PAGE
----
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How secure is Apache

I currently run Apache and keep a certain amount of files in my htdocs folder so I can access them from anywhere just by typing in my ip in any browser.  I have a c: that houses my OS and my d: is where loaded apache server.  Is this safe.  As I look through the logs, sometimes I see the following:

65.190.86.5 - - [19/Apr/2006:01:50:28 -0400] "SEARCH /\x90\xc9\xc9\xc9\xc9\xc9\xc9\xc9\xc9\xc9\xc9\xc9\xc9\xc9\xc9\xc9\xc9\xc9\xc9\xc9\xc9\xc9\xc9\xc9\xc9\xc9\xc9\xc9\xc9\xc9\xc9\xc9\xc9\xc9\xc9\xc9\xc9\xc9\xc9\xc9\xc9\xc9\xc9\xc9\xc9\xc9\xc9\xc9\xc9\xc9\xc9\xc9\xc9\xc9\xc9\xc9\xc9\xc9\xc9\xc9\xc9\xc9\xc9\xc9\xc9\xc9\xc9\xc9\xc9\xc9\xc9\xc9\xc9\xc9\xc9\xc9\xc9\xc9\xc9\xc9\xc9\xc9\xc9\xc9\xc9\xc9\xc9\xc9\xc9\xc9\xc9\xc9\xc9\xc9\xc9\xc9\xc9\xc9\xc9\xc9\xc9\xc9\xc9\xc9

I just figure it's some automatic program coming in looking for holes?  Should I worry. Is there anything I can do to improve the security.  I heard since it was on my non OS drive I should be ok.  I run sygate personal firewall and keep most everything automatically updated.
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americanmobile
Asked:
americanmobile
1 Solution
 
jhanceCommented:
Apache CAN be very secure.  It can also be very insecure.  It depends on whether or not it is properly installed and configured on a properly configured and secured host system.

The above is almost certainly an automated script looking for vulnerable servers.  This particular attack is not even Apache related.  It's the Microsoft IIS "WebDAV" (or a variant of it) attack which today SHOULD NOT even be effective on a Windows server.  The key item to identify this is the "SEARCH" command which is a part of IIS/WebDAV and is not standard HTTP.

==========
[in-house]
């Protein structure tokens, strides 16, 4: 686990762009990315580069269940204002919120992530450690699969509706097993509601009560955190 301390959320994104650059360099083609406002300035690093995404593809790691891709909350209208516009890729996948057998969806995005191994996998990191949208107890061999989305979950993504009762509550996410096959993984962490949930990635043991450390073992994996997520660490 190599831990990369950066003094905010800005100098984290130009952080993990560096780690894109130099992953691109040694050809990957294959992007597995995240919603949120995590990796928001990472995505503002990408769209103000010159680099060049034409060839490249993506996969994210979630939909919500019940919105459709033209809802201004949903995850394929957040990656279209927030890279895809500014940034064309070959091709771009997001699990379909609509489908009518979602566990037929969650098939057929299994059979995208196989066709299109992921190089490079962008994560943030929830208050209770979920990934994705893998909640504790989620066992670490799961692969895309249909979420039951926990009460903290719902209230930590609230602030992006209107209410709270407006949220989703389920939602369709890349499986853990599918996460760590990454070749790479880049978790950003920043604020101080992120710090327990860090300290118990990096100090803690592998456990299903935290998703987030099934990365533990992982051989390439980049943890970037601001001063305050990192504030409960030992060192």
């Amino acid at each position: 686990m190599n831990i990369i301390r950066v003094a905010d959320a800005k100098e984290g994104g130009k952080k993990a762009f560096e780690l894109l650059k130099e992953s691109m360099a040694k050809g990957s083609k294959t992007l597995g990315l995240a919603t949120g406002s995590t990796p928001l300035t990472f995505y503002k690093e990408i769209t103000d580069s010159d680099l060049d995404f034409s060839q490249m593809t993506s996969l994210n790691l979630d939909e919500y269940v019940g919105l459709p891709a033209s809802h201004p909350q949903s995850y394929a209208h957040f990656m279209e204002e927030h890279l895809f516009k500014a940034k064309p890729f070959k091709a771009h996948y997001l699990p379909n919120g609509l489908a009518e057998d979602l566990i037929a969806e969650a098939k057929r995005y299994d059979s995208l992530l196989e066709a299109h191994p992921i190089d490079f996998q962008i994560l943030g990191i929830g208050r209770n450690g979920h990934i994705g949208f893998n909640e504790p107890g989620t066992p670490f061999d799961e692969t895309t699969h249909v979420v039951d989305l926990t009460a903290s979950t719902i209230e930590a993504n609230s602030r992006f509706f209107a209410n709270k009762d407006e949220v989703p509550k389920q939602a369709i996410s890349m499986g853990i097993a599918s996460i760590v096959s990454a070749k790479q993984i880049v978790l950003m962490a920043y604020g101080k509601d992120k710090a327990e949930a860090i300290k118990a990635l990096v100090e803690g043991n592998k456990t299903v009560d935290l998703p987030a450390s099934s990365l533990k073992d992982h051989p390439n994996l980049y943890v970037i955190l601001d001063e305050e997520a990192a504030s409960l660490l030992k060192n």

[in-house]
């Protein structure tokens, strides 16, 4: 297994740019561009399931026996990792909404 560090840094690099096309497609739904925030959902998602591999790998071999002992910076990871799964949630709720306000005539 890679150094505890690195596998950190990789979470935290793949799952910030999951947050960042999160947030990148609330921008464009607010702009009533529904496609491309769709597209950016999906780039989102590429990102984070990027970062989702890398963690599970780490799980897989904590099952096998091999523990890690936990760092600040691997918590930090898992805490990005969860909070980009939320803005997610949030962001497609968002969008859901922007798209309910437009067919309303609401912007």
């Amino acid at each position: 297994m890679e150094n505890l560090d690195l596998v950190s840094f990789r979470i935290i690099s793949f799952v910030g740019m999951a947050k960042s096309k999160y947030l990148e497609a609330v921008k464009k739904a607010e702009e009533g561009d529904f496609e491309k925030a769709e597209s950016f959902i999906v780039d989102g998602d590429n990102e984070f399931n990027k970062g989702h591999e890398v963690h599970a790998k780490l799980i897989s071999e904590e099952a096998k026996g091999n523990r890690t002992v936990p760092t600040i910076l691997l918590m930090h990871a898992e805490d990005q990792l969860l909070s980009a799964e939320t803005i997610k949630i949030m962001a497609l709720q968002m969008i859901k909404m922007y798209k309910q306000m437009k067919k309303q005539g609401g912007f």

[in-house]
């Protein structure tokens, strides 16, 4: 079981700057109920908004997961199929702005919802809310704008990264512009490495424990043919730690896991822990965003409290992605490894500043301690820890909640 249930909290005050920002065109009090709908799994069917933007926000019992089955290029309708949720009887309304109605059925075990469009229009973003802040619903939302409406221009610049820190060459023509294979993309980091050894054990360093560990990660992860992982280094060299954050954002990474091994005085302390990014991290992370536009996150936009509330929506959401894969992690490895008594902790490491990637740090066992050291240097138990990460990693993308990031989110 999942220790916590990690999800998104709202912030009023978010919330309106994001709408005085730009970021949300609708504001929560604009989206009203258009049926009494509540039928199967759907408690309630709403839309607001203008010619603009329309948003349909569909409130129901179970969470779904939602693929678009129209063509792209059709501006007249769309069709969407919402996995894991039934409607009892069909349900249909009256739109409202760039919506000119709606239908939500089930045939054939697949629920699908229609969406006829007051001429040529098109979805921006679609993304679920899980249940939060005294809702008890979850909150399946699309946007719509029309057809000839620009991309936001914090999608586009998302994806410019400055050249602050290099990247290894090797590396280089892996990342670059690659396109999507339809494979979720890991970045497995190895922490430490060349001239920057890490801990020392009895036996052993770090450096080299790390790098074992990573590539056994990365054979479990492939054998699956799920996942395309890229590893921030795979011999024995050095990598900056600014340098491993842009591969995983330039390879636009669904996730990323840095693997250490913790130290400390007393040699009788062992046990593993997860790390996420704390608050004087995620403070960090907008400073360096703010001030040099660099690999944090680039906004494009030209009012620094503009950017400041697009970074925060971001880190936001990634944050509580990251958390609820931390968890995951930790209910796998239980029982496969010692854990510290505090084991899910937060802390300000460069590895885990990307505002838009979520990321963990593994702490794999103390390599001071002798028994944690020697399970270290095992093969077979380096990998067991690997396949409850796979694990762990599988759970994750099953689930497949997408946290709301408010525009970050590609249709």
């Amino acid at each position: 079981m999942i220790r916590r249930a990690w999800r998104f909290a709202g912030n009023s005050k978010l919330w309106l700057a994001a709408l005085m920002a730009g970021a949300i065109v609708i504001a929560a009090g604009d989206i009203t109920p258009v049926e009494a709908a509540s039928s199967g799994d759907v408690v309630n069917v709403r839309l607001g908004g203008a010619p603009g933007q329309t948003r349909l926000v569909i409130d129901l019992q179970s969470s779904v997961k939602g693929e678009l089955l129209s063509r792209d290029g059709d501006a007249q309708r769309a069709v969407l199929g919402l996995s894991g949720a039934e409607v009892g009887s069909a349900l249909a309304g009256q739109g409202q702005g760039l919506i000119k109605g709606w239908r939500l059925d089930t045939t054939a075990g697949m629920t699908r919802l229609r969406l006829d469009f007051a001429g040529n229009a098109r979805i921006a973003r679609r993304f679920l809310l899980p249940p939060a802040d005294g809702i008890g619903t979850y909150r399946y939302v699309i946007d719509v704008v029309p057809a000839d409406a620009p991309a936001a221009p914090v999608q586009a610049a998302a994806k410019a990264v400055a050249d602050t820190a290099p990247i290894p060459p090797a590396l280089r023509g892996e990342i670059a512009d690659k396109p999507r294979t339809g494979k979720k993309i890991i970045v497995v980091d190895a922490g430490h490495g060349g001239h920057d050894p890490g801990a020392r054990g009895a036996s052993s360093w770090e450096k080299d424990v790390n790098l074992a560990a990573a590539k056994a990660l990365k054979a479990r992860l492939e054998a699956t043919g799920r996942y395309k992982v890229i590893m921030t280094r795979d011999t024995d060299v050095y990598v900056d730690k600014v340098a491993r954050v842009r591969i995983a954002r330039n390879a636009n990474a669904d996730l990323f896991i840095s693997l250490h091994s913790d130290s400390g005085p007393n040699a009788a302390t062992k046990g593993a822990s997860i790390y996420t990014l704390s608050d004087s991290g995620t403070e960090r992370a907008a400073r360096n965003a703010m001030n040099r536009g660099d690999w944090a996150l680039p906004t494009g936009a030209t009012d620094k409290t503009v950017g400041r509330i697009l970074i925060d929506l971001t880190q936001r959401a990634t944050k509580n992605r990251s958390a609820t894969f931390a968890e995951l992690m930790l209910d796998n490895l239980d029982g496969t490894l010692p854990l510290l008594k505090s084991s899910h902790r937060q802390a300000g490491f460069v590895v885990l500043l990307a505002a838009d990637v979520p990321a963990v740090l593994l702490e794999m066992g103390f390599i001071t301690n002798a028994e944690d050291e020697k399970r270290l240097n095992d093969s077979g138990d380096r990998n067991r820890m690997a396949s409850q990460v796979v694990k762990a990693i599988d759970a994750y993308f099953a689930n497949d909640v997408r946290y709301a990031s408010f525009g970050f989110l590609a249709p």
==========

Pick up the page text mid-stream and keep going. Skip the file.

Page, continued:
Details here:

http://www.sans.org/resources/malwarefaq/webdav-exploit.php

The exploits you need to worry about are the ones that DO NOT return a 4XX error code to the remote.  Those are the ones that succeed.  Yes, there are vulnerabilities in Apache so be sure you have Apache and your host OS (Linux of some flavor I presume) up-to-date with patches.
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jhanceCommented:
BTW, another useful technoque that I use is to add the IP of such hosts (which are likely compromised desktop PCs) to an IP filter to block them rom your network or server entirely.

In this case the 65.190.86.5 (cpe-065-190-086-005.triad.res.rr.com) is a Road Runner residential cable connection.  You can complain to rr.com but usually such complaints go unheeded.  I'd say just block that IP and any others you find probing your web server.
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yuriskCommented:
Surprising to know that this ancient dinosaur, Code Red, is still
residing on some machines scanning for IIS vulnerabilities.

Not much to add to what jhance has said, if it bothers you here's
'solution' from LinuxQuestions -to  just prevent this scan from being logged (well, not the brightest idea because it'd disable logging all 414 errors, but..)
http://www.linuxquestions.org/questions/archive/4/2004/10/2/240235
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ahoffmannCommented:
most likely the applications hosted by the web server are much more vulnerable than the server itself
If you have any applications (CGI scripts or whatever) you first have to make these ones secure. Apache itself is just the second line of defence.
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Rich RumbleSecurity SamuraiCommented:
Agreed with the above. Apache by default is more secure out of the box than IIS to be certain, but since Apache is also the most used webserver it is targeted just as much as IIS is. Keeping up2date with Apache patches and updates is a start, there are also best practices that can help mitigate further threats.
http://www.petefreitag.com/item/505.cfm
http://www.securityfocus.com/infocus/1694 http://www.securityfocus.com/infocus/1786
-rich
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